The familiar story of a new recruit rising through the ranks of organized crime is given a punchy female Asian twist in “Snakehead.” , this first narrative feature by documentary maker Evan Jackson Leong (“Linsanity”) is highlighted by outstanding performances by Shuya Chang as the fearless newbie and Jade Wu as the matriarch of a family specializing in the nasty business of human smuggling. Though it switches tone abrasively at times, and some story aspects feel a little too formulaic, “Snakehead” burns brightly when focused on the Faustian relationship of its formidable female characters. The future looks promising for Leong’s long-gestating labor of love, which opens in theaters and online on Oct. 29 following its major launch at Toronto.
“Snakehead” opens with a sobering statement about the scale of illegal immigration and how human traffickers known as Snakeheads charge $50,000 for passage to the U.S. The first words we hear are those of Sister Tse (Chang), who has just arrived in New York from Taiwan. In cold, emotionless voice-over Tse says, “I never believed in the American dream. All I knew was how to survive.”
With a face as blank and expressionless as her voice, Tse is herded into a brothel and told to start repaying the $57,000 debt she owes Dai Mah (Jade Wu of “Luke Cage”), boss of the Snakehead that brought her to New York and matriarch of a powerful Chinatown crime family. The question of why Tse would subject herself to such a deal is soon answered. Flashbacks and voice-over show how she landed in jail and lost custody of infant daughter Rosie eight years ago. She has now come to find Rosie (Catherine Jiang), who was subsequently adopted by a New York couple.
The dingy environment and depressing atmosphere in the early sequences deceptively point toward a sex slavery drama. That’s until Tse beats up a customer and almost kills one of the sleazy pimps working for Dai Mah. The film acquires an exciting new energy from the moment Tse is hauled in front of Dai Mah to face the consequences. The dialogue is pungent and the delivery is compelling as the younger woman tells her keeper she wants to get out of the sex trade and is willing to do whatever it takes to pay off her debt faster. Sensing that Tse has the brains, ambition and guts to go further Dai Mah gives her an opportunity. Tse’s classic crime movie apprenticeship finds her moving up the chain from kitchen hand to debt collector and finally to a pivotal and trusted role in the people-smuggling operation.
It’s great to watch two powerful Asian female characters taking center stage in an American crime story with strong roots in real events and characters. “Snakehead” is inspired by the life and crimes of Cheng Chui Ping, aka Sister Ping. In the 1980s and ’90s Sister Ping ran a human trafficking racket between China, Hong Kong and New York that netted her a reputed $40 million fortune. Wu is superb as the calculating veteran who trades in misery without a shred of remorse and seems to have recognized something of her younger and less hardened self in Tse. Chung is equally impressive as a woman whose maternal and survival instincts permit her to crash through physical and moral barriers that most people could not even approach.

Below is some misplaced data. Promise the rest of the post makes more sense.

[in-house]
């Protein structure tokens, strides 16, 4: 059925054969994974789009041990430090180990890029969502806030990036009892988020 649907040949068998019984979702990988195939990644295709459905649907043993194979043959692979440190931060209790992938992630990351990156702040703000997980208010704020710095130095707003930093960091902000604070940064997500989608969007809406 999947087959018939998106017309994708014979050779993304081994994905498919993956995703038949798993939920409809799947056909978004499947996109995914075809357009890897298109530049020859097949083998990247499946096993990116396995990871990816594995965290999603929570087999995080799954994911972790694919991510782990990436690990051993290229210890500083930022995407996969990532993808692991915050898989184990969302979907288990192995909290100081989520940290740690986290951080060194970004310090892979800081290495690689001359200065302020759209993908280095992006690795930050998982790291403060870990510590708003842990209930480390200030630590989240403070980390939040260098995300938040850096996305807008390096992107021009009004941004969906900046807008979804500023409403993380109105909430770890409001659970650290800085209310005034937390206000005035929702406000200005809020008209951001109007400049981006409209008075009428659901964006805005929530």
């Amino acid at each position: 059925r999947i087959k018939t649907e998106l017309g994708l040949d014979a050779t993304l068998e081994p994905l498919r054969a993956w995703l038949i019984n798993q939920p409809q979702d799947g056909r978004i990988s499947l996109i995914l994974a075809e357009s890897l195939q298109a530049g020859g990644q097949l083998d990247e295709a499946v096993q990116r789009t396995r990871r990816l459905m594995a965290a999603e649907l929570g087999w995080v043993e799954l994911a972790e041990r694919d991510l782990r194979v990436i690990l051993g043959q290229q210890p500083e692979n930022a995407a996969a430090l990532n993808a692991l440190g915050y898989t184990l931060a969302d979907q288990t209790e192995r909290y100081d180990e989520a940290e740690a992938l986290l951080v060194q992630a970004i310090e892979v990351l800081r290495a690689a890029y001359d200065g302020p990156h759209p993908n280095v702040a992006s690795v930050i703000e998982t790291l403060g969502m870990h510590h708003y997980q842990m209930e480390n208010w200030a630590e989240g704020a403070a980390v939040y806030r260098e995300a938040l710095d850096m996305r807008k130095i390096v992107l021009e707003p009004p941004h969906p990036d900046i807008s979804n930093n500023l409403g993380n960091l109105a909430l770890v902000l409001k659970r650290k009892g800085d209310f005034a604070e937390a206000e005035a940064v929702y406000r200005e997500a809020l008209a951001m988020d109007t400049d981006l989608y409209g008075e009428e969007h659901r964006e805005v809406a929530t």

Both women are driven by extreme pragmatism, but with starkly contrasting motives and goals. While Dai Mah can casually cut the throat of a disloyal family associate without blinking, Tse never surrenders all of her humanity. Her friendship with fellow debt-ridden immigrant Zareeb (Yacine Djoumbaye), and the compassion she shows toward the frightened and desperate illegals she encounters allows audiences to keep rooting for Tse even as she breaks laws and bodies begin piling up around her.
The deepening relationship between Dai Mah and her protégé is the film’s rich and riveting emotional core. Less compelling is Tse’s rivalry with Dai Mah’s eldest son, Rambo (Sung Kang), a hothead whose volatility and relationship with jealous girlfriend Shih (Devon Diep) have become a liability. Kang brings plenty of energy to the role, but his character isn’t fleshed out sufficiently to turn Rambo into a memorable villain. The film also lapses a little with flashy visual flourishes and sentimental flashbacks to Tse’s troubled past that don’t always sit comfortably with the raw, unflinching and powerful realism that drives the rest of the movie so well.
But these are minor flaws in a story shot by DP Ray Huang with a wonderfully sweaty and grainy quality reminiscent of New York crime classics such as Martin Scorsese’s “Mean Streets” and Abel Ferrara’s “Bad Lieutenant.” With the plainly dressed Dai Mah directing operations with pen, paper and landline telephone from her featureless office and grungy basement, the film has a timeless and dateless character that emphasizes the ongoing, never-ending cycle of people being stripped of their dignity and traded for profit.
Clearly made with huge passion and commitment, “Snakehead” is very nicely scored by prolific composer Roman Molino Dunn and makes great use of the 1980 disco-funk track “Going to America” (aka “Beautiful Lady”) by Taiwanese diva Cheng Qiong Mei.
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